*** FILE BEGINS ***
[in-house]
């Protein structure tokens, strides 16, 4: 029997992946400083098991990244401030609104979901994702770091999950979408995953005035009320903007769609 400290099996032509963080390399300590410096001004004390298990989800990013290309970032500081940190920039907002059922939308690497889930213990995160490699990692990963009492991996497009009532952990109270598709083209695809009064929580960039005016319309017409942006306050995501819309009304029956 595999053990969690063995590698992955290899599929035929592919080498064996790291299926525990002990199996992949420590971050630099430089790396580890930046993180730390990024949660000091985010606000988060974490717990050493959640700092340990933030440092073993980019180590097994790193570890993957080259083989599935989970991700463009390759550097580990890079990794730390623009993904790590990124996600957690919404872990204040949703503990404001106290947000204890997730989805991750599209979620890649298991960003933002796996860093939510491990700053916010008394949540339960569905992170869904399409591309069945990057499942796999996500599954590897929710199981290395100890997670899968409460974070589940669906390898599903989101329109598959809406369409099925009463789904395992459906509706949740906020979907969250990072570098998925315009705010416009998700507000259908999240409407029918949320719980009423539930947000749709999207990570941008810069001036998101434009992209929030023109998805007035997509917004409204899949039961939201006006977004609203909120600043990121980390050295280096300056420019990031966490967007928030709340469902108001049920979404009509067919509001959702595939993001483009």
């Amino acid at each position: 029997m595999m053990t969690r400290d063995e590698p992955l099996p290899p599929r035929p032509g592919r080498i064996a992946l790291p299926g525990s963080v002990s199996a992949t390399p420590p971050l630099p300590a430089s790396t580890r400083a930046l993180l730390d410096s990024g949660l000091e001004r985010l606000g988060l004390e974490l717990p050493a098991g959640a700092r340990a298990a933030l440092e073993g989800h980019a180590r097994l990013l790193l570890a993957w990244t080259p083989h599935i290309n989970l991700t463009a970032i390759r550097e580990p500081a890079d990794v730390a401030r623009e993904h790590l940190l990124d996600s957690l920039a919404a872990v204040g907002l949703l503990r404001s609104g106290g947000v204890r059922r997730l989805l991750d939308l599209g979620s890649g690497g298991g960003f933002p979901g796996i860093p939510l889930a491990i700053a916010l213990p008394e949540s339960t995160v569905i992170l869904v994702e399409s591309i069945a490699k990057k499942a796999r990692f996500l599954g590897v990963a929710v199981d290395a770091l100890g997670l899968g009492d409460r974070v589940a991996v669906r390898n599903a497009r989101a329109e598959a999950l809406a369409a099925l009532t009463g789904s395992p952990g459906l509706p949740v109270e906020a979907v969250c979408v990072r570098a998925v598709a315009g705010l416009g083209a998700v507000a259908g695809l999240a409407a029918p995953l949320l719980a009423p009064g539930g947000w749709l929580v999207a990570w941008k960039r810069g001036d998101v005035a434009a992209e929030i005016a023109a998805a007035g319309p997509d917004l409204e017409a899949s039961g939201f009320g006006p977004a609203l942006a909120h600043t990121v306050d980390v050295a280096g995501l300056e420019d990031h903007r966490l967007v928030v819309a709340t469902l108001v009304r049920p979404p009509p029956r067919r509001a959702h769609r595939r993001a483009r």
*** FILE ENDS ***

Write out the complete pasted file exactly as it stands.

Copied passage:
[in-house]
């Protein structure tokens, strides 16, 4: 029997992946400083098991990244401030609104979901994702770091999950979408995953005035009320903007769609 400290099996032509963080390399300590410096001004004390298990989800990013290309970032500081940190920039907002059922939308690497889930213990995160490699990692990963009492991996497009009532952990109270598709083209695809009064929580960039005016319309017409942006306050995501819309009304029956 595999053990969690063995590698992955290899599929035929592919080498064996790291299926525990002990199996992949420590971050630099430089790396580890930046993180730390990024949660000091985010606000988060974490717990050493959640700092340990933030440092073993980019180590097994790193570890993957080259083989599935989970991700463009390759550097580990890079990794730390623009993904790590990124996600957690919404872990204040949703503990404001106290947000204890997730989805991750599209979620890649298991960003933002796996860093939510491990700053916010008394949540339960569905992170869904399409591309069945990057499942796999996500599954590897929710199981290395100890997670899968409460974070589940669906390898599903989101329109598959809406369409099925009463789904395992459906509706949740906020979907969250990072570098998925315009705010416009998700507000259908999240409407029918949320719980009423539930947000749709999207990570941008810069001036998101434009992209929030023109998805007035997509917004409204899949039961939201006006977004609203909120600043990121980390050295280096300056420019990031966490967007928030709340469902108001049920979404009509067919509001959702595939993001483009």
């Amino acid at each position: 029997m595999m053990t969690r400290d063995e590698p992955l099996p290899p599929r035929p032509g592919r080498i064996a992946l790291p299926g525990s963080v002990s199996a992949t390399p420590p971050l630099p300590a430089s790396t580890r400083a930046l993180l730390d410096s990024g949660l000091e001004r985010l606000g988060l004390e974490l717990p050493a098991g959640a700092r340990a298990a933030l440092e073993g989800h980019a180590r097994l990013l790193l570890a993957w990244t080259p083989h599935i290309n989970l991700t463009a970032i390759r550097e580990p500081a890079d990794v730390a401030r623009e993904h790590l940190l990124d996600s957690l920039a919404a872990v204040g907002l949703l503990r404001s609104g106290g947000v204890r059922r997730l989805l991750d939308l599209g979620s890649g690497g298991g960003f933002p979901g796996i860093p939510l889930a491990i700053a916010l213990p008394e949540s339960t995160v569905i992170l869904v994702e399409s591309i069945a490699k990057k499942a796999r990692f996500l599954g590897v990963a929710v199981d290395a770091l100890g997670l899968g009492d409460r974070v589940a991996v669906r390898n599903a497009r989101a329109e598959a999950l809406a369409a099925l009532t009463g789904s395992p952990g459906l509706p949740v109270e906020a979907v969250c979408v990072r570098a998925v598709a315009g705010l416009g083209a998700v507000a259908g695809l999240a409407a029918p995953l949320l719980a009423p009064g539930g947000w749709l929580v999207a990570w941008k960039r810069g001036d998101v005035a434009a992209e929030i005016a023109a998805a007035g319309p997509d917004l409204e017409a899949s039961g939201f009320g006006p977004a609203l942006a909120h600043t990121v306050d980390v050295a280096g995501l300056e420019d990031h903007r966490l967007v928030v819309a709340t469902l108001v009304r049920p979404p009509p029956r067919r509001a959702h769609r595939r993001a483009r």